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Occlusive, emollient, skin protectant, antifoaming agent

Important Chemical Components:

The chemical formula for dimethicone (also known as polydimethylsiloxane or PDMS) is CH3[Si(CH3)2O]n Si(CH3)3 where n is the number of repeating monomer units [molecular formula = (C2H6OSi)n]. Silicon dioxide (silica) is the base material from which silicones are derived. Silicon is element number 14 on the atomic chart (see Figure 18-1).

Origin Classification:

Laboratory made from natural ingredients

Personal Care Category:

Hair conditioner, moisturizer

Recommended for the following Baumann Skin Types:

All 16 skin types can use these ingredients.


Chemical structure of dimethicone.


Dimethicone is derived from silicon. It is a hypoallergenic, noncomedogenic, and nonacnegenic silicone-based polymer second only to petrolatum in terms of frequency of use as an ingredient in moisturizers.1 Silicones are derived from silica (silicon dioxide), found in sandstone, beach sand, granite, and quartz, and represent the source of all oil-free moisturizers.2


Silicon was discovered by the Swedish chemist Jöns Jacob Berzelius in 1824. Today it is produced by heating sand (SiO2) with carbon to temperatures approaching 2200°C. For this reason it is difficult to categorize silicones as natural or laboratory made. Dimethicone was suggested as a protective ingredient for the skin barrier as early as the late 1950s, and is covered in the United States Food and Drug Administration (USFDA) monograph for skin protectants.3–5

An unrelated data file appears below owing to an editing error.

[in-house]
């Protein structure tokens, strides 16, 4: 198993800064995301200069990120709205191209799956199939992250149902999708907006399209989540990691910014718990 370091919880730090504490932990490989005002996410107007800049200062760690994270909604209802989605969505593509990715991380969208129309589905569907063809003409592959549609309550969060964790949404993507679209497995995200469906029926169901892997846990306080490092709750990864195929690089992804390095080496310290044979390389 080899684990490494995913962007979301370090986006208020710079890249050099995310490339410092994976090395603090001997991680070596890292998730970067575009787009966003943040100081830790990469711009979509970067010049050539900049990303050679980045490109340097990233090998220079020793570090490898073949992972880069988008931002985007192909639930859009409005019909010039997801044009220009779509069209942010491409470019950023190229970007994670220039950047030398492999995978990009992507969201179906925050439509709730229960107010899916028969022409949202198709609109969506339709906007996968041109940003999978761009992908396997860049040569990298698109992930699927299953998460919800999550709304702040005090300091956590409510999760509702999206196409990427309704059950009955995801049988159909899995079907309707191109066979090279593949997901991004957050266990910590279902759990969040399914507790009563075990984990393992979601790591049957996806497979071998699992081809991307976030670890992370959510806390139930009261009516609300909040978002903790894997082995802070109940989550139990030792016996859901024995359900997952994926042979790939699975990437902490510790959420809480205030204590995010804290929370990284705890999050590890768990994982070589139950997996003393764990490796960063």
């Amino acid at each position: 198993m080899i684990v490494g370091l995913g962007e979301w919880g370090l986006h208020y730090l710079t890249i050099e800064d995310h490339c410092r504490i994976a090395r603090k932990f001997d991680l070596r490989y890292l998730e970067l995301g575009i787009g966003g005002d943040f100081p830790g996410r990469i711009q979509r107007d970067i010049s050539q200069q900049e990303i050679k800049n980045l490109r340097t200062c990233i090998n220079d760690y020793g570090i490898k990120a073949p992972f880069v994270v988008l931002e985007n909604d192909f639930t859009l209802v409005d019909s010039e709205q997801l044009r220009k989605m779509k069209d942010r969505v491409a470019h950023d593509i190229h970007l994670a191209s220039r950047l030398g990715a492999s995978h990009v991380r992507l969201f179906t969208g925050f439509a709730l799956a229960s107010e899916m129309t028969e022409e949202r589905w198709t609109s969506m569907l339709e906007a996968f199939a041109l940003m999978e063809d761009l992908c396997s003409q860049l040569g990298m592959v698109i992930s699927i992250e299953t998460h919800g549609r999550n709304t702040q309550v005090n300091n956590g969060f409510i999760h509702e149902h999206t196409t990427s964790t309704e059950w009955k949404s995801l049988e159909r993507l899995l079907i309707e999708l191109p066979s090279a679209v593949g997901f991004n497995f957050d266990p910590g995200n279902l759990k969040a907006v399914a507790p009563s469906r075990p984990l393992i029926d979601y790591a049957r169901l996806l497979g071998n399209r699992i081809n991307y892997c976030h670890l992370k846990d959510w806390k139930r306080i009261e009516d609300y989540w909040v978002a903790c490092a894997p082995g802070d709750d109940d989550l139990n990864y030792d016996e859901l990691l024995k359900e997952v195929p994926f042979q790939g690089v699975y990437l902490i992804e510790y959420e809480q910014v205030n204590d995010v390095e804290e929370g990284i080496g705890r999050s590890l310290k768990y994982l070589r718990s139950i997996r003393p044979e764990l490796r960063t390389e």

According to Nair, “Dimethicone is a fluid mixture of fully methylated linear siloxane polymers end-blocked with trimethylsiloxy units.”6 The potent siloxane bonds that unite silica and oxygen in these compounds account for the noted thermal and oxidizing stability of silicones.7 The silicone used in topical skin care products is odorless, colorless, as well as nontoxic and is ideal for water-resistant formulations because it is also immiscible and insoluble in water.2


Dimethicone and silicone products are found in some foods and are not considered to be toxic when taken orally. However, they have no oral activity that would justify their use for skin conditions.6


Dimethicone and silicones exert a protective effect on the skin by forming a barrier that hinders the penetration of irritants and allergens. They also decrease transepidermal water loss (TEWL), but not as effectively as petrolatum (Table 18-1). Whereas petrolatum lowers TEWL by 98 percent, dimethicone and other silicones typically reduce TEWL by 20 to 30 percent.8–10

TABLE 18-1Pros and Cons of Dimethicone and Silicones

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